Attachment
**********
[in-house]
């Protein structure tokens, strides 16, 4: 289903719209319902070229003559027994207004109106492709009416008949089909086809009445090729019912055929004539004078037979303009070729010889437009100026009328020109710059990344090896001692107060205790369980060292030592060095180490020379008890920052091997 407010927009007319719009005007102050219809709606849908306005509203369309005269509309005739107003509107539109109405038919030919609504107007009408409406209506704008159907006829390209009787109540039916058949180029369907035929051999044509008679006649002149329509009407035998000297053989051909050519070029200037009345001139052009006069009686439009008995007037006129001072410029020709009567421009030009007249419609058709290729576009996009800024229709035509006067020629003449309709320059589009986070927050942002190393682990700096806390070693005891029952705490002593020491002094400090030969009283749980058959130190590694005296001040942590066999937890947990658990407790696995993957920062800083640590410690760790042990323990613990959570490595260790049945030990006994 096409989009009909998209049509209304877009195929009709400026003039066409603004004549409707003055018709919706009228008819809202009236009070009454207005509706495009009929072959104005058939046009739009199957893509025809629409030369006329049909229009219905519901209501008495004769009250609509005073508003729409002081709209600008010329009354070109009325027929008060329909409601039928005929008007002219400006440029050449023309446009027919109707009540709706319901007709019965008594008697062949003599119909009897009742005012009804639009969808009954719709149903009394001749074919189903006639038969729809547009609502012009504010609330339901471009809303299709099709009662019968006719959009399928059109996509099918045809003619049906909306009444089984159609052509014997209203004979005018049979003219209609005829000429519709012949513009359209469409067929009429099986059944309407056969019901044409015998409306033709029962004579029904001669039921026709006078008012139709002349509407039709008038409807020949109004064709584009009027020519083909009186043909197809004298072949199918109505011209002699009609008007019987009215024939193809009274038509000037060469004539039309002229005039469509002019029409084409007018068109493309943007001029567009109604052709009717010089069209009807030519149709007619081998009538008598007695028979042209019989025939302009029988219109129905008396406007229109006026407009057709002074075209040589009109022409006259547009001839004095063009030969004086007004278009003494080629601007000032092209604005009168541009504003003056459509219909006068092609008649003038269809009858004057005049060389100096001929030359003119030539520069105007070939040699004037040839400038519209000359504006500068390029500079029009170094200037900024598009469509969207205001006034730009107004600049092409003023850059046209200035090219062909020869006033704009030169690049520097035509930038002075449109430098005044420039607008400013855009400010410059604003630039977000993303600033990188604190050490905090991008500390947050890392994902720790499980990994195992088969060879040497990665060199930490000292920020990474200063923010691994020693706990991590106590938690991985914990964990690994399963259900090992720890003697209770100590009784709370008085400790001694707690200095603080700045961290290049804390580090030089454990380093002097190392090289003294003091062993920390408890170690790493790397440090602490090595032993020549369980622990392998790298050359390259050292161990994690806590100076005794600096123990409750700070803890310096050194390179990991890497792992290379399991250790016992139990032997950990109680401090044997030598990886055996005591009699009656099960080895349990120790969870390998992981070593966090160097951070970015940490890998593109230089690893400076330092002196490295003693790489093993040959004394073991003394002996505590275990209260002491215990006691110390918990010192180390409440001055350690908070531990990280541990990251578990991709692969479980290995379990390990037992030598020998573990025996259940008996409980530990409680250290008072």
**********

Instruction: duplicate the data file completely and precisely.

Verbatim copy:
[in-house]
């Protein structure tokens, strides 16, 4: 289903719209319902070229003559027994207004109106492709009416008949089909086809009445090729019912055929004539004078037979303009070729010889437009100026009328020109710059990344090896001692107060205790369980060292030592060095180490020379008890920052091997 407010927009007319719009005007102050219809709606849908306005509203369309005269509309005739107003509107539109109405038919030919609504107007009408409406209506704008159907006829390209009787109540039916058949180029369907035929051999044509008679006649002149329509009407035998000297053989051909050519070029200037009345001139052009006069009686439009008995007037006129001072410029020709009567421009030009007249419609058709290729576009996009800024229709035509006067020629003449309709320059589009986070927050942002190393682990700096806390070693005891029952705490002593020491002094400090030969009283749980058959130190590694005296001040942590066999937890947990658990407790696995993957920062800083640590410690760790042990323990613990959570490595260790049945030990006994 096409989009009909998209049509209304877009195929009709400026003039066409603004004549409707003055018709919706009228008819809202009236009070009454207005509706495009009929072959104005058939046009739009199957893509025809629409030369006329049909229009219905519901209501008495004769009250609509005073508003729409002081709209600008010329009354070109009325027929008060329909409601039928005929008007002219400006440029050449023309446009027919109707009540709706319901007709019965008594008697062949003599119909009897009742005012009804639009969808009954719709149903009394001749074919189903006639038969729809547009609502012009504010609330339901471009809303299709099709009662019968006719959009399928059109996509099918045809003619049906909306009444089984159609052509014997209203004979005018049979003219209609005829000429519709012949513009359209469409067929009429099986059944309407056969019901044409015998409306033709029962004579029904001669039921026709006078008012139709002349509407039709008038409807020949109004064709584009009027020519083909009186043909197809004298072949199918109505011209002699009609008007019987009215024939193809009274038509000037060469004539039309002229005039469509002019029409084409007018068109493309943007001029567009109604052709009717010089069209009807030519149709007619081998009538008598007695028979042209019989025939302009029988219109129905008396406007229109006026407009057709002074075209040589009109022409006259547009001839004095063009030969004086007004278009003494080629601007000032092209604005009168541009504003003056459509219909006068092609008649003038269809009858004057005049060389100096001929030359003119030539520069105007070939040699004037040839400038519209000359504006500068390029500079029009170094200037900024598009469509969207205001006034730009107004600049092409003023850059046209200035090219062909020869006033704009030169690049520097035509930038002075449109430098005044420039607008400013855009400010410059604003630039977000993303600033990188604190050490905090991008500390947050890392994902720790499980990994195992088969060879040497990665060199930490000292920020990474200063923010691994020693706990991590106590938690991985914990964990690994399963259900090992720890003697209770100590009784709370008085400790001694707690200095603080700045961290290049804390580090030089454990380093002097190392090289003294003091062993920390408890170690790493790397440090602490090595032993020549369980622990392998790298050359390259050292161990994690806590100076005794600096123990409750700070803890310096050194390179990991890497792992290379399991250790016992139990032997950990109680401090044997030598990886055996005591009699009656099960080895349990120790969870390998992981070593966090160097951070970015940490890998593109230089690893400076330092002196490295003693790489093993040959004394073991003394002996505590275990209260002491215990006691110390918990010192180390409440001055350690908070531990990280541990990251578990991709692969479980290995379990390990037992030598020998573990025996259940008996409980530990409680250290008072």